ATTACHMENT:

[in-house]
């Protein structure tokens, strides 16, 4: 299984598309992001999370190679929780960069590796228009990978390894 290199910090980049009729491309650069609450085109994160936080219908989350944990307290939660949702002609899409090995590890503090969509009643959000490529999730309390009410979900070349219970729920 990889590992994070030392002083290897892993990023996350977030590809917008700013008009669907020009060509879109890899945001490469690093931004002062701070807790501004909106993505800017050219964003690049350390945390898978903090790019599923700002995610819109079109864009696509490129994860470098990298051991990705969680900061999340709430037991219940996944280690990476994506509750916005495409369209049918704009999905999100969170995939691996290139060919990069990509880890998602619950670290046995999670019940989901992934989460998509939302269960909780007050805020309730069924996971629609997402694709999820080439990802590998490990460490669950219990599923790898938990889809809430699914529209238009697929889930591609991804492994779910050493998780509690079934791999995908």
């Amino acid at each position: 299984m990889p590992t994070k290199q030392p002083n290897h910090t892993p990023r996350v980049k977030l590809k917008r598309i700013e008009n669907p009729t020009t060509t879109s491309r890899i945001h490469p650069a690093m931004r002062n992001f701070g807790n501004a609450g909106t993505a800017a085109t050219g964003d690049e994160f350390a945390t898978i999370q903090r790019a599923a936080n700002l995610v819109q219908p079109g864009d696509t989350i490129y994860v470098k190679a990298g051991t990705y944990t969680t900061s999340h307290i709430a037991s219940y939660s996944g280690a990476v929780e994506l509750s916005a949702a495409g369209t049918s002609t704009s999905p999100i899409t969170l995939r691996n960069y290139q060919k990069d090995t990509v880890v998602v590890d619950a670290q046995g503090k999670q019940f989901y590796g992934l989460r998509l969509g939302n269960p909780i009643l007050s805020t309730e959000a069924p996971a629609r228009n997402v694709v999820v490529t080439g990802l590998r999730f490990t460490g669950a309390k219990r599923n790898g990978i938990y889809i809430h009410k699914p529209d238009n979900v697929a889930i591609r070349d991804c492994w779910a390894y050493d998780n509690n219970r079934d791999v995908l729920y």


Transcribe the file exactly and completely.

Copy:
[in-house]
């Protein structure tokens, strides 16, 4: 299984598309992001999370190679929780960069590796228009990978390894 290199910090980049009729491309650069609450085109994160936080219908989350944990307290939660949702002609899409090995590890503090969509009643959000490529999730309390009410979900070349219970729920 990889590992994070030392002083290897892993990023996350977030590809917008700013008009669907020009060509879109890899945001490469690093931004002062701070807790501004909106993505800017050219964003690049350390945390898978903090790019599923700002995610819109079109864009696509490129994860470098990298051991990705969680900061999340709430037991219940996944280690990476994506509750916005495409369209049918704009999905999100969170995939691996290139060919990069990509880890998602619950670290046995999670019940989901992934989460998509939302269960909780007050805020309730069924996971629609997402694709999820080439990802590998490990460490669950219990599923790898938990889809809430699914529209238009697929889930591609991804492994779910050493998780509690079934791999995908």
């Amino acid at each position: 299984m990889p590992t994070k290199q030392p002083n290897h910090t892993p990023r996350v980049k977030l590809k917008r598309i700013e008009n669907p009729t020009t060509t879109s491309r890899i945001h490469p650069a690093m931004r002062n992001f701070g807790n501004a609450g909106t993505a800017a085109t050219g964003d690049e994160f350390a945390t898978i999370q903090r790019a599923a936080n700002l995610v819109q219908p079109g864009d696509t989350i490129y994860v470098k190679a990298g051991t990705y944990t969680t900061s999340h307290i709430a037991s219940y939660s996944g280690a990476v929780e994506l509750s916005a949702a495409g369209t049918s002609t704009s999905p999100i899409t969170l995939r691996n960069y290139q060919k990069d090995t990509v880890v998602v590890d619950a670290q046995g503090k999670q019940f989901y590796g992934l989460r998509l969509g939302n269960p909780i009643l007050s805020t309730e959000a069924p996971a629609r228009n997402v694709v999820v490529t080439g990802l590998r999730f490990t460490g669950a309390k219990r599923n790898g990978i938990y889809i809430h009410k699914p529209d238009n979900v697929a889930i591609r070349d991804c492994w779910a390894y050493d998780n509690n219970r079934d791999v995908l729920y």